Cadaver. Photo: SB Dance
While most of Utah was honking about Sundance and parking, the real event in Salt Lake this weekend debuted not on any screen but instead on the stage of the Leona Wagner Black Box Theatre of the Rose Wagner Center for The Performing Arts. For three days (January 27 - 29), The Stephen Brown Dance Company presented The Beast of SB Dance.
While companies such as The Ririe-Woodbury Dance Company and Repertory Dance Theater may have received more attention than other local dance companies, this most recent show by The Stephen Brown Dance Company announces the group to be entirely on a par with all competing companies—that is, if Stephen Brown seeks to compete at all. From the opening of the first number, set to a seriously groovy mashup of Led Zeppelin samples, SB steps forth to occupy and dominate its own choreographic niche. “Table” (the first section of a larger suite, Steel and Flesh), like so much of the show, employed an incredible economy of means with regard to the use of props. In this case, a simple aluminum hospital gurney allowed dancers to explore not only their considerable expressive and athletic capacities, but also the audience’s capacity to take pleasure in morbid good humor.
The second section of the suite, “Bucket,” toys not with the boundaries between life and death but rather normal and pathological anatomy. This piece places a pair of dancers within an ordinary tin washtub. The tub functions not unlike a horse costume for two, awkwardly fusing two bodies into a single creature. With minimal props and costuming (said tub and several yards of mesh lace), the dance creates a hilarious and at times vaguely disconcerting parody of Swan Lake, here staged as if in a bubble bath. The portion of the four-piece suite, “Body,” brings back the gurney, only to burden it with the seemingly cadaverized body of a dancer (Juan Carlos Claudio) who is soon tossed about and subjected to a variety of poses and indignities by other members of the company. Not only does the posturing at times defy the audience to believe its own eyes, but the piece pushes the boundaries of dance itself by revealing unexpected powers in pure bodily passivity.
Indeed, much of the evening’s delight derived from SB’s cheerful willingness to tease and probe an array of ticklish cultural boundaries and ingrained sensibilities. These include dabbling, sometimes to hilarious excess, in misdemeanors such as nudity, profanity, lewd posturing and liberal politics. Most significant however was SB’s unerring instinct for combining serious artistic dance with popular entertainment. While other local groups have been wonderfully successful at integrating contemporary music and design into their choreography, no other local group can approach SB when it comes to dancing unselfconsiously and joyfully on the narrow rope that divides high culture from mass spectacle. Without detracting in the least from the great intelligence and competence of the SB company, one cannot help but observe Beast’s generous borrowings from musical theater, the circus ring and carnival sideshow, and even Hollywood’s current obsession with comic book superheroes. In Fight Da Power, the second suite of the evening, the dance “Ninja” (featuring Jenny Larson) displays this last fascination quite dramatically, using bungees and blocks to create a spectacle straight out of Batman or Cirque du Soleil.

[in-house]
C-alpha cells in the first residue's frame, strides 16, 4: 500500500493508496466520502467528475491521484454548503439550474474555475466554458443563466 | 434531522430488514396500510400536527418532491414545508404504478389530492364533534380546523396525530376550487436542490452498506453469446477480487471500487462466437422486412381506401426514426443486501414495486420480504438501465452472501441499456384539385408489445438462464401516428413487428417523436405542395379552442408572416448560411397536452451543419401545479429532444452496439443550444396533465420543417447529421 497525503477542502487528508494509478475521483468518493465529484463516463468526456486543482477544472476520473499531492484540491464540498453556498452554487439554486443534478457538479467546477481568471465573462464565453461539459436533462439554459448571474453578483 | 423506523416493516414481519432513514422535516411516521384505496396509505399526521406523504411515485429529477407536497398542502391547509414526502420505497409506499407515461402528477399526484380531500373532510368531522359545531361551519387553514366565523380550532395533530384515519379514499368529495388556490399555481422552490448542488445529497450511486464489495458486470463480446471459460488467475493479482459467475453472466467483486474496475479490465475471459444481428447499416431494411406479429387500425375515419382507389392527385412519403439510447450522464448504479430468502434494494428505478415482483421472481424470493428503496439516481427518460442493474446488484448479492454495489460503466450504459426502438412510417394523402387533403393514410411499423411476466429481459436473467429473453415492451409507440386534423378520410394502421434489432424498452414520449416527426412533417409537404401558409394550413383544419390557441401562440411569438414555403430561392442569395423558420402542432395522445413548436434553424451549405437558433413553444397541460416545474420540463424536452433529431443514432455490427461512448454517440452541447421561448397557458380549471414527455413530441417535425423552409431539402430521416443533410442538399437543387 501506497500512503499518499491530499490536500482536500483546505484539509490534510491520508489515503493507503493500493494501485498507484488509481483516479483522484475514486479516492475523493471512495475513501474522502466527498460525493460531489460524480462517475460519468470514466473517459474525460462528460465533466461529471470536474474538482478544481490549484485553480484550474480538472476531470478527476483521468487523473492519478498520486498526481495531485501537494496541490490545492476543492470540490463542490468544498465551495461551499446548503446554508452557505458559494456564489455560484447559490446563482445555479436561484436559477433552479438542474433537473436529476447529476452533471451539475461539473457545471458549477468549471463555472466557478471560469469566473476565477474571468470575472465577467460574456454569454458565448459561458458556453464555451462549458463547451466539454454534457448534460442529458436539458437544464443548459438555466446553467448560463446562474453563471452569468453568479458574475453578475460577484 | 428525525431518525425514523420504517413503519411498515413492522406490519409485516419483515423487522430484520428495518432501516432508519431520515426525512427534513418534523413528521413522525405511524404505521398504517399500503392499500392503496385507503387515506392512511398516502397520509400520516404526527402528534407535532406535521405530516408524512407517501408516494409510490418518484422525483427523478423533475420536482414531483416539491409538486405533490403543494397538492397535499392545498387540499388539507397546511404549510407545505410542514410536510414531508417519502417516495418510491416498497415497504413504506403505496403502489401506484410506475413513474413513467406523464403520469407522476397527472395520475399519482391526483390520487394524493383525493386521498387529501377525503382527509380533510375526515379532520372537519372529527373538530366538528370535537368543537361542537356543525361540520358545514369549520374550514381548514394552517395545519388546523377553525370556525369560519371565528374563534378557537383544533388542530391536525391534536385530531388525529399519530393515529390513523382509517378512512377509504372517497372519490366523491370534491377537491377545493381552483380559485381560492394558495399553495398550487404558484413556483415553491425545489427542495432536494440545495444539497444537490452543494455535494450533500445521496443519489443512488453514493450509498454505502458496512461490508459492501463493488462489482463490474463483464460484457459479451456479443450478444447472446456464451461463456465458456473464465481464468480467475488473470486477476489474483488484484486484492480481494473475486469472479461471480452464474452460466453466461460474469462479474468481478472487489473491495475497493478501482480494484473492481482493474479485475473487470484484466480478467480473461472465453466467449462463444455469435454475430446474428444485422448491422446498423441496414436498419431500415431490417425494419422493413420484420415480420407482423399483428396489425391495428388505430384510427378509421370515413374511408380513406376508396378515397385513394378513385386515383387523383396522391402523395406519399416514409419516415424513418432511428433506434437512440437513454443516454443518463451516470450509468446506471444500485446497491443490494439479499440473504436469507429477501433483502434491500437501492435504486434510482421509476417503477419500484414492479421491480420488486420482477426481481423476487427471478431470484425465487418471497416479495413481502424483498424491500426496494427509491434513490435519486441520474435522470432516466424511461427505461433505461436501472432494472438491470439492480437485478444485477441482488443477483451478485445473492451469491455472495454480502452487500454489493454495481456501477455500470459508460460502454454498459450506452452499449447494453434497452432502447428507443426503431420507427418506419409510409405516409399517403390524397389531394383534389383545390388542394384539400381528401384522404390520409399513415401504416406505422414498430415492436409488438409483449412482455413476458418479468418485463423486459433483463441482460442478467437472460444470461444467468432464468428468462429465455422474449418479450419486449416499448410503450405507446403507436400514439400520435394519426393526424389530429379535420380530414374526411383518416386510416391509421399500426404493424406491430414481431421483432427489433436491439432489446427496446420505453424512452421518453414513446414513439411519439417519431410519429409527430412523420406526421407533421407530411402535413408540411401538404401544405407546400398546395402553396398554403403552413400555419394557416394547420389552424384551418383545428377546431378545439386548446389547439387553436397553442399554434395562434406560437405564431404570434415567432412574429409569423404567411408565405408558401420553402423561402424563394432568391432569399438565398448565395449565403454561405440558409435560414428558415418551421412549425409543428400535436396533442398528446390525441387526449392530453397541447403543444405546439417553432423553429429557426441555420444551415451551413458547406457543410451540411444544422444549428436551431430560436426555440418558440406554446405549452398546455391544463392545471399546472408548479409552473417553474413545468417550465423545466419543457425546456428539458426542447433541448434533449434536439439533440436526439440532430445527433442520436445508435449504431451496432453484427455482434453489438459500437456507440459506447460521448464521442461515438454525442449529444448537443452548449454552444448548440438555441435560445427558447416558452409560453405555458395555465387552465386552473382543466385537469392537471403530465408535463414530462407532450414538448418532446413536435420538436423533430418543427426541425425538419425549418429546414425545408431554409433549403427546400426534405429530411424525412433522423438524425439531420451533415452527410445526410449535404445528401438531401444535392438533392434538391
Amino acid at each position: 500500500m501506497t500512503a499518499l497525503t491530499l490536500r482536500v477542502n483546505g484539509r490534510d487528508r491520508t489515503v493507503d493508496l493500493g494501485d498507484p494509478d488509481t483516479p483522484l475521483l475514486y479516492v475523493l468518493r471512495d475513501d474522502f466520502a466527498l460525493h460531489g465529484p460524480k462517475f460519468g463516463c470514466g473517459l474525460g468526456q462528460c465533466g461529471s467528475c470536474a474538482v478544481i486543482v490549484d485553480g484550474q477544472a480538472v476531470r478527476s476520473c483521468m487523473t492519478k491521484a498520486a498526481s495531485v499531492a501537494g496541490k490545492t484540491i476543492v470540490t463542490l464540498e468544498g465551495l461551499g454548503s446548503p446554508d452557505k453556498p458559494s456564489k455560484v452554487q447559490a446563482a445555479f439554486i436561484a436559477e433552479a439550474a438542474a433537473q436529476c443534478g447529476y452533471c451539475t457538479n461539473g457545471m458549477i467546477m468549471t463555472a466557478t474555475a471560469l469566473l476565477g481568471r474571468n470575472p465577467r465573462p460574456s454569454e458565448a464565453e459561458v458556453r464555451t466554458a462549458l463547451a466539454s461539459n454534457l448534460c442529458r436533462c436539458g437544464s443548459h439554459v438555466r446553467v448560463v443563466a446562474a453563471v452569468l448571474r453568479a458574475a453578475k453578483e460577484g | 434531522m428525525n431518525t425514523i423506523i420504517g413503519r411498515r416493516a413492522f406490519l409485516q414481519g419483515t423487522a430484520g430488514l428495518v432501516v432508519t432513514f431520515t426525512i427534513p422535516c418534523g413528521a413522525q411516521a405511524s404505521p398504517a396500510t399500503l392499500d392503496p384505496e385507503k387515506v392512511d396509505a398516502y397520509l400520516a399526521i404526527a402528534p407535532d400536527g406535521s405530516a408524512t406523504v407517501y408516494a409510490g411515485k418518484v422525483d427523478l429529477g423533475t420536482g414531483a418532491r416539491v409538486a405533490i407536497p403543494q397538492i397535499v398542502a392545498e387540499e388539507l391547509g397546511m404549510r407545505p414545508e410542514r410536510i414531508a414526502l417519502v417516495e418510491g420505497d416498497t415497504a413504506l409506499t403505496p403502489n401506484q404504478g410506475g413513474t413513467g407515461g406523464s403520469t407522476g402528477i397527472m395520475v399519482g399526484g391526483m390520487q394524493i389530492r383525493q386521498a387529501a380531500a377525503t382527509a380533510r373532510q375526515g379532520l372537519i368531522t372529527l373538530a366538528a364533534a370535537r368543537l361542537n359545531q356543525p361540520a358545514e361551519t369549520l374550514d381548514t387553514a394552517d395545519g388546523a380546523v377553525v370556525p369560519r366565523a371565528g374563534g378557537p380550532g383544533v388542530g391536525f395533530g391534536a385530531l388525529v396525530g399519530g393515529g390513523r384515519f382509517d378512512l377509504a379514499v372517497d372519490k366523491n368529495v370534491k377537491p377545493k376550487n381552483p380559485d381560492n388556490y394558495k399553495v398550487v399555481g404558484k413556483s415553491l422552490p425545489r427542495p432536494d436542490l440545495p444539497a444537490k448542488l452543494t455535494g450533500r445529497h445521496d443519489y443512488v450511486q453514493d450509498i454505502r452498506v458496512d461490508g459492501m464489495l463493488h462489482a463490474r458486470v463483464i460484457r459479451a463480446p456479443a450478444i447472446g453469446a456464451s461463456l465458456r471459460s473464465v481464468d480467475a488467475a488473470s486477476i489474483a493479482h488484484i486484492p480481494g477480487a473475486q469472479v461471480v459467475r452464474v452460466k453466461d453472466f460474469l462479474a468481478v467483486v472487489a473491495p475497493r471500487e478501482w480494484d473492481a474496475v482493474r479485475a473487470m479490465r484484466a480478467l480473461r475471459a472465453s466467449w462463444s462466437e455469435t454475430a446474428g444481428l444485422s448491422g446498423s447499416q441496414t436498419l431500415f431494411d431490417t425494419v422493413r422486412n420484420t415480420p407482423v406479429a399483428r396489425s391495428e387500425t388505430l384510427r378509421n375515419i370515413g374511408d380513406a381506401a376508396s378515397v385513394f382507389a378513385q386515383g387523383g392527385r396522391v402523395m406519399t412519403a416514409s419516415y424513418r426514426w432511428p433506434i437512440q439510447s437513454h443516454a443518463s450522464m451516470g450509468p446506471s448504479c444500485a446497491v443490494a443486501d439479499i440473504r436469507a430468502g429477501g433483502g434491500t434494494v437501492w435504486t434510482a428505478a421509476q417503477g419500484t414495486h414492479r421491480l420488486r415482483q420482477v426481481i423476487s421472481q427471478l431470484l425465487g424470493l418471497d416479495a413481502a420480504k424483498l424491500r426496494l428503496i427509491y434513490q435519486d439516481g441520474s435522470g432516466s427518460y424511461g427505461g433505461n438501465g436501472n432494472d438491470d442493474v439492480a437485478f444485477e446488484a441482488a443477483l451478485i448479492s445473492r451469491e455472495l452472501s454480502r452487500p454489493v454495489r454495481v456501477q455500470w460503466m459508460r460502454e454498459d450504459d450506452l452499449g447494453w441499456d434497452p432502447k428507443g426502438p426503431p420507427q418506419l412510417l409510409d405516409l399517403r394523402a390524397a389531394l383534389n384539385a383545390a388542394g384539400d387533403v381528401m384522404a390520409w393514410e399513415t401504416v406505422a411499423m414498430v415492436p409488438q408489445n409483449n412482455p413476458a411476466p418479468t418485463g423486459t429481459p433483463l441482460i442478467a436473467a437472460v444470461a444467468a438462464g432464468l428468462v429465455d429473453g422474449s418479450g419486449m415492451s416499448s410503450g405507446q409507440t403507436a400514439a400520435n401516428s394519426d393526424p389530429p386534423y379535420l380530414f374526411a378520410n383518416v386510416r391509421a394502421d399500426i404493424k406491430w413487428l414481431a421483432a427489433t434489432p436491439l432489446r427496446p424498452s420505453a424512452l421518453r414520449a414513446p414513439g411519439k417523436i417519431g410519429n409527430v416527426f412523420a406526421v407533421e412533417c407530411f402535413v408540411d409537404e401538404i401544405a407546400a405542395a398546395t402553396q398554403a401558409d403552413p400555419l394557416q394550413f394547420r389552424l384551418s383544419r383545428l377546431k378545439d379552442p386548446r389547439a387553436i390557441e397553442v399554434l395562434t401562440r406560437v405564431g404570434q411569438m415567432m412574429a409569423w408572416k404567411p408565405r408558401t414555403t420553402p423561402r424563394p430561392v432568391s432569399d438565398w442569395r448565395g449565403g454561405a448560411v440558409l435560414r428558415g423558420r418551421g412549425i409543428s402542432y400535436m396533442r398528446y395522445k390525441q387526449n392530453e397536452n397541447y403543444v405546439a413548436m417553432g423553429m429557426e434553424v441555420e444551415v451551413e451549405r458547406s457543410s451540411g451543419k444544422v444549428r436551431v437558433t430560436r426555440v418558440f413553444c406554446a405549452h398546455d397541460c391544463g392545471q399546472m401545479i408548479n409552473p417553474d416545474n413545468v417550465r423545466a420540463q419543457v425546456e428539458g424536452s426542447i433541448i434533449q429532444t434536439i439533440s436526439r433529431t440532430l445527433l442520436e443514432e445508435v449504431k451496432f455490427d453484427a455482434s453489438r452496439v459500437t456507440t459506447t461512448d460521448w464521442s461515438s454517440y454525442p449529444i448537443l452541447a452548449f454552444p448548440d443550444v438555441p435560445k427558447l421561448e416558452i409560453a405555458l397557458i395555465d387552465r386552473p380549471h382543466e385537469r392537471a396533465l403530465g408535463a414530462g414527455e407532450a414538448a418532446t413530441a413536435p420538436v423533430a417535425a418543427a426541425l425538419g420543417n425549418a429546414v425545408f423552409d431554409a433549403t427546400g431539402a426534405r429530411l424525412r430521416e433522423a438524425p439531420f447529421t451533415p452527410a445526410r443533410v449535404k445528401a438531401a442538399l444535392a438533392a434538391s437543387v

The last suite of the show, In Trust and Treason, is a sultry, provocative and prolonged (three-ways, four-movements) act of seduction (featuring Liberty Valentine, Juan Carlos Claudio, and Stephen Brown). As an additional tease, this suite is billed as a preview of a longer work to be premiered in June. The music draws drawn not from big band or cabaret so much as the lush world of Billy Strayhorn and famed tango crooner Carlos Gardel. Here, again, minimal props, this time two wooden crates, are transformed by the dancers’ transitory employment of them from soap boxes into auction blocks, pillars and pedestals, trap doors, hotel furnishings, and even abstract dance diagrams made solid. The dance involves moves adopted from popular American and Argentine dance. Various examples of precarious balancing not only display literal instances of daring and trust on the part of the dancers, but also serve as powerful metaphors for the emotional and physical hazards of bodily intrigue.
With numbers such as this, The Stephen Brown Dance Company easily held captive a sizable audience throughout the full length of a show which, however brief, nevertheless proved entirely satisfying, intellectually, aesthetically and culinarily. The show’s finale, which recapped highlights from all previous dances, completed the transformation of modern dance into a full-fledged stage extravaganza. The Beast provided a highly compelling and wholly enjoyable, indeed hugely fun, evening of dance for all in attendance. A modern dance performance of such high quality is not likely soon to appear again in Salt Lake—at least not until The Stephen Brown Dance Company returns to the stage this summer.